“Sinai Field Mission” opens Oct. 28 at the Coolidge Corner Theatre’s Virtual Screening Room.


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2017 Women's March, Washington, D.C.VOA

Far from finished

After several millennia of men being in charge, the results have been catastrophic. Time for women to take over, and that’s exactly what they’re doing in Sara Wolitzky’s “Not Done: Women Remaking America.” A dynamic chronicle of the reenergizing of feminist activism over the last five years, the film shows how Black Lives Matter, the #MeToo movement, gay and transgender causes, environmentalists, and anti-gun violence groups such as March for Our Lives have coalesced to form an intersectional powerhouse.

After the crushing defeat of Hillary Clinton in 2016, the movement rebounded with the Women’s March in Washington, D.C., on Jan. 21, 2017, the day after Donald Trump’s inauguration. An estimated 1.2 million marched in Washington alone and around 5 million nationwide, making it the largest single-day protest in US history.

Another setback occurred when Brett Kavanaugh was approved by the Senate as a Supreme Court justice, but that was followed by a wave of women voted into public office during the 2018 election. Yet as the chaotic events of 2020 indicate, the challenges now are greater than ever, and much work lies ahead.

Wolitzky presents lively interviews with celebrity advocates such as Natalie Portman, America Ferrera, and Shonda Rhimes and activists including Tarana Burke, Kimberlé Crenshaw, and Patrisse Cullors. “I have never seen so much activism in my life,” says Gloria Steinem, who’s been active since the 1960s. Commenting on the youth of those now involved in the movement she adds, “I just had to wait for some of my friends to be born.”


“Not Done: Women Remaking America” premieres Oct. 27 at 8 p.m. on PBS.

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From "Barefoot: The Mark Baumer Story."Animal, Inc.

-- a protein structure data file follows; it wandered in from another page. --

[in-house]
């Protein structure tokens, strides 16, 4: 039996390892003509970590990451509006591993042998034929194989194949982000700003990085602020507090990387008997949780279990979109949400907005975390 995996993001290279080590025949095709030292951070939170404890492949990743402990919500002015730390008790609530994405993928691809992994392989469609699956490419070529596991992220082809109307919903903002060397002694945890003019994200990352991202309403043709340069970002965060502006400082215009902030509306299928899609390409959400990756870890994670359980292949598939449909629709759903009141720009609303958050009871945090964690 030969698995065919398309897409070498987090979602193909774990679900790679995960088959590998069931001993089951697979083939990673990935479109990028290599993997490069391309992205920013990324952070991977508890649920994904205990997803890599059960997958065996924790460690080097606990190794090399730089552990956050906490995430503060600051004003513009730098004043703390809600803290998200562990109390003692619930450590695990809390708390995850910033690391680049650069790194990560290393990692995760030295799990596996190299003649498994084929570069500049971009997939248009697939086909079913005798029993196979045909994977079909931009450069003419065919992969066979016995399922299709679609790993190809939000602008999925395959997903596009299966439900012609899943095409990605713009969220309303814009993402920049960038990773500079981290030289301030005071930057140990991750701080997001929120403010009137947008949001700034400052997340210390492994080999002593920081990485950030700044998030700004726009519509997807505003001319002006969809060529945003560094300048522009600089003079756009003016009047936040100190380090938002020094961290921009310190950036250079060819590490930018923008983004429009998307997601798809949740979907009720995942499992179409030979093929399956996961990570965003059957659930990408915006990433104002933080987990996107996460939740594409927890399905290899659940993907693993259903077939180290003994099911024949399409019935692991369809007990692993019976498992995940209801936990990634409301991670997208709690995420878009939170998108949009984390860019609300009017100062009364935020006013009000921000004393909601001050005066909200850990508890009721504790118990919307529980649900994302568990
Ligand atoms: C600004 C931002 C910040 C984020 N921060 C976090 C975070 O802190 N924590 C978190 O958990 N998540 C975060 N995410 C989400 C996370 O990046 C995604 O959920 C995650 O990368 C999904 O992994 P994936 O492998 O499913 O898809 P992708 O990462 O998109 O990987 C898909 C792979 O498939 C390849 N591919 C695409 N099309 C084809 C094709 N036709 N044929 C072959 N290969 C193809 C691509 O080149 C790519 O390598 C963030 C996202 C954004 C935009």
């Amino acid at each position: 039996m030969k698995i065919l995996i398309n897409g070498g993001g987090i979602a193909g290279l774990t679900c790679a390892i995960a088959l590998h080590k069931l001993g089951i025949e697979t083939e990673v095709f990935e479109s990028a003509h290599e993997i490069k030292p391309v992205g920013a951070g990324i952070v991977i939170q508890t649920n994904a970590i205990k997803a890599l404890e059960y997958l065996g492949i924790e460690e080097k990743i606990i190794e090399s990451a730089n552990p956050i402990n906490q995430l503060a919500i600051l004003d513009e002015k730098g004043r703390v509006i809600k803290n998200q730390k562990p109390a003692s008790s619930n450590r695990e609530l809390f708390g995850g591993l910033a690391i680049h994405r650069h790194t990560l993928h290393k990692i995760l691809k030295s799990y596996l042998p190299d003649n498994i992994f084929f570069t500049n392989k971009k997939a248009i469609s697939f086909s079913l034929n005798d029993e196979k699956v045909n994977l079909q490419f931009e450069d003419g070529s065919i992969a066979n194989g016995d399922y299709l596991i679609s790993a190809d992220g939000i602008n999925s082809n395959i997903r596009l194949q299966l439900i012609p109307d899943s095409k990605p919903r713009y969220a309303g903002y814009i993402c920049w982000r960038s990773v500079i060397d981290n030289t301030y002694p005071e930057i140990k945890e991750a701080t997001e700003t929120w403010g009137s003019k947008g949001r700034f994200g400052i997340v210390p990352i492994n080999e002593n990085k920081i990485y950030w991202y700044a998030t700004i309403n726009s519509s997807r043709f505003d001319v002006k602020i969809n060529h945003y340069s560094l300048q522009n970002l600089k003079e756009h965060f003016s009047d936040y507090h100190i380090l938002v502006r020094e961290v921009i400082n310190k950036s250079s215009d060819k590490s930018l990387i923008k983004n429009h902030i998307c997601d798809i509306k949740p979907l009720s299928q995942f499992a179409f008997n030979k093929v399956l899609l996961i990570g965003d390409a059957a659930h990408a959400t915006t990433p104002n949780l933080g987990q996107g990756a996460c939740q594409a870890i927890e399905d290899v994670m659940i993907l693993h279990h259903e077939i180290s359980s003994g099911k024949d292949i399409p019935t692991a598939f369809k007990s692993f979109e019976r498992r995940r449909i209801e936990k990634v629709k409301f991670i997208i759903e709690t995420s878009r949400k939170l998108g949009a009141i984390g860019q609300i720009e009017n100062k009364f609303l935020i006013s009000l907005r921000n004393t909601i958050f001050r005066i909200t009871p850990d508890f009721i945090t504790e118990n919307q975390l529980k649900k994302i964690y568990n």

Walk the walk

A New Yorker magazine feature described the subject of Julie Sokolow’s “Barefoot: The Mark Baumer Story” as reminiscent of the late comic and performance artist Andy Kaufman. But Baumer, a poet, YouTube diarist, and environmentalist, also shares some of the free-spirited naivete of a Pee-wee Herman or even Timothy Treadwell, the tragic subject of Werner Herzog’s “Grizzly Man” (2005).

Overwhelmed by the pending doom of climate change and feeling powerless to do anything about it, Baumer decided in 2016 to walk barefoot from his home in Providence across America, adding daily online diary entries about his progress. Sokolow draws on many of these postings, and they range from goofily joyous (he’s the kind of guy who talks to cows, and the cows love him for it) to near despondent. There are many shots of him grinning as he holds up his battered feet for a close-up and of motorists stopping to offer him a ride or a pair of shoes.

Halted by harsh winter conditions, he restarted his trek in Florida. That’s where he was struck and killed by a car on Jan. 20, 2017, the same day Donald Trump was sworn in as president. He was 33.

Barefoot: The Mark Baumer Story” is available on VOD and digital platforms, including iTunes, Apple TV+, and Amazon Prime, beginning Oct. 27.


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Peter Keough can be reached at